Including Tourette syndrome, chronic motor or vocal tic disorder, and transient tic disorder, tic disorders are similar pathophysiologically but differ in severity and prognosis. All tic disorders, commonly known simply as tics, are involuntary, spasmodic, recurrent, and purposeless motor movements or vocalizations. These disorders are classified as motor or vocal and as simple or complex.
Tics may begin as early as age 2, with average onset being age 7. All tic disorders are three times more common in boys than in girls. Transient tics usually are self-limiting, but Tourette syndrome follows a chronic course with remissions and exacerbations.
Although their exact cause is unknown, tic disorders occur more frequently in certain families, suggesting a genetic cause. Tics commonly develop when a child experiences overwhelming anxiety, usually associated with normal maturation. Tics may be precipitated or exacerbated by the use of phenothiazines or central nervous system stimulants or by head trauma.
Signs and symptoms
Assessment findings vary according to the type of tic disorder. Inspection, coupled with the patient’s history, may reveal the specific motor or vocal patterns that characterize the tic, as well as the frequency, complexity, and precipitating factors. The patient or his family may report that the tics occur sporadically many times a day.
Note whether certain situations exacerbate the tics. All tic disorders may be exacerbated by stress, and they usually diminish markedly during sleep. The patient also may report that they occur during activities that require concentration, such as reading or sewing.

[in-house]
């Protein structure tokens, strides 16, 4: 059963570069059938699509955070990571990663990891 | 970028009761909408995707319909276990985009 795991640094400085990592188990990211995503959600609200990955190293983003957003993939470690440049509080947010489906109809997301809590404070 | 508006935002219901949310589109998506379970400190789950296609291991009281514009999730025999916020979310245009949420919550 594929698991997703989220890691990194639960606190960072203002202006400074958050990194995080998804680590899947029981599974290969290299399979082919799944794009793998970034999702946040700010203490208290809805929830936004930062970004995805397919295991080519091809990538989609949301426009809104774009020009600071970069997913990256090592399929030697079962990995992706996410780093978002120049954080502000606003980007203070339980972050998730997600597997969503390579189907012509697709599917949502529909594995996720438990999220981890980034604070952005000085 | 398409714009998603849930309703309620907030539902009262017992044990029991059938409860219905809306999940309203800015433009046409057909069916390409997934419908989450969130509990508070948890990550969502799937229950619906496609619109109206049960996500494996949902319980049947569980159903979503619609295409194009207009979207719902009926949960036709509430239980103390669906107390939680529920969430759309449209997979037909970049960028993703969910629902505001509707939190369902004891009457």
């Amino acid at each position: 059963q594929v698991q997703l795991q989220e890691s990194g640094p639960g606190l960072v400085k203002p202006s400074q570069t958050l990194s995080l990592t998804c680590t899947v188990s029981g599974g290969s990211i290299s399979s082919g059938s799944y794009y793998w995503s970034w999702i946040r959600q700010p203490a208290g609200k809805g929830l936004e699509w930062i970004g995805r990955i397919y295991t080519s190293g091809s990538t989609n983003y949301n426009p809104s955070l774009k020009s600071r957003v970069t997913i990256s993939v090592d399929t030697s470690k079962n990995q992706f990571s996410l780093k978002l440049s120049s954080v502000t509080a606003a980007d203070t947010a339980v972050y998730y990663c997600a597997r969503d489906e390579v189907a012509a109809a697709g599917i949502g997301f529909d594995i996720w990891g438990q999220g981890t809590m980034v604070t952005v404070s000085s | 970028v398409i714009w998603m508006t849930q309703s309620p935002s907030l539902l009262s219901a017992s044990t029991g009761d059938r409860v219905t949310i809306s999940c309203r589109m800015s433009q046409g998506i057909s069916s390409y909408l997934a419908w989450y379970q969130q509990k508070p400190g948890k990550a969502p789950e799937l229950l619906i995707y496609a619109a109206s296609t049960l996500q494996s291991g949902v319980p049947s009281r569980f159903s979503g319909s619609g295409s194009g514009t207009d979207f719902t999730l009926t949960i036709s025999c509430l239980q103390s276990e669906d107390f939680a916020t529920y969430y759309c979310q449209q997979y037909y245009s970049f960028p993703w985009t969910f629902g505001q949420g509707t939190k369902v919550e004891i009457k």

Determine whether the patient can control the tics. Most patients can, with conscious effort, control them for short periods.
Psychosocial assessment may reveal underlying stressful factors, such as problems with social adjustment, lack of self-esteem, and depression.
Behavior modification and operant conditioning help treat some tic disorders. Psychotherapy can help the patient uncover underlying conflicts and issues as well as deal with the problems caused by the tics. Tourette syndrome is best treated with medications and psychotherapy.
No medications are helpful in treating transient tics. Haloperidol is the drug of choice for Tourette syndrome.
Pimozide (an oral dopamine-blocking drug) and clonidine are alternative choices. Antianxiety agents may be useful in dealing with secondary anxiety but do not reduce the severity or frequency of the tics.
Offer emotional support and help the patient prevent fatigue.
Suggest that the patient with Tour-ette syndrome contact the Tourette Syndrome Association for information and support.
Help the patient identify and eliminate any avoidable stress and learn positive new ways to deal with anxiety.
Encourage the patient to verbalize his feelings about his illness. Help him understand that the movements are involuntary and that he shouldn’t feel guilty or blame himself.
For more information on other stress disorders, see Stress disorders with physical signs.